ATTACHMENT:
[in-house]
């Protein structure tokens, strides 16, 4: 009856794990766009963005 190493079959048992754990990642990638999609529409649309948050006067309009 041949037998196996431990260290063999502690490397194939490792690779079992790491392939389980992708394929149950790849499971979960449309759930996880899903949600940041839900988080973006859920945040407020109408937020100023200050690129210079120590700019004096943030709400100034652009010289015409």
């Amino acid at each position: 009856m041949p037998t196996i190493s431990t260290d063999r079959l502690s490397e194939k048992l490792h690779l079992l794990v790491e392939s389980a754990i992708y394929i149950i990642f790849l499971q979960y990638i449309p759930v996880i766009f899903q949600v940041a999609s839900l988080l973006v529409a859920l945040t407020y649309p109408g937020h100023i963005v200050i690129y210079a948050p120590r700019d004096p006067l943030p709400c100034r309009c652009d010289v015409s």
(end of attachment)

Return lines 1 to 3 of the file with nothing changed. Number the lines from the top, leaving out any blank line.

[in-house]
């Protein structure tokens, strides 16, 4: 009856794990766009963005 190493079959048992754990990642990638999609529409649309948050006067309009 041949037998196996431990260290063999502690490397194939490792690779079992790491392939389980992708394929149950790849499971979960449309759930996880899903949600940041839900988080973006859920945040407020109408937020100023200050690129210079120590700019004096943030709400100034652009010289015409």
């Amino acid at each position: 009856m041949p037998t196996i190493s431990t260290d063999r079959l502690s490397e194939k048992l490792h690779l079992l794990v790491e392939s389980a754990i992708y394929i149950i990642f790849l499971q979960y990638i449309p759930v996880i766009f899903q949600v940041a999609s839900l988080l973006v529409a859920l945040t407020y649309p109408g937020h100023i963005v200050i690129y210079a948050p120590r700019d004096p006067l943030p709400c100034r309009c652009d010289v015409s």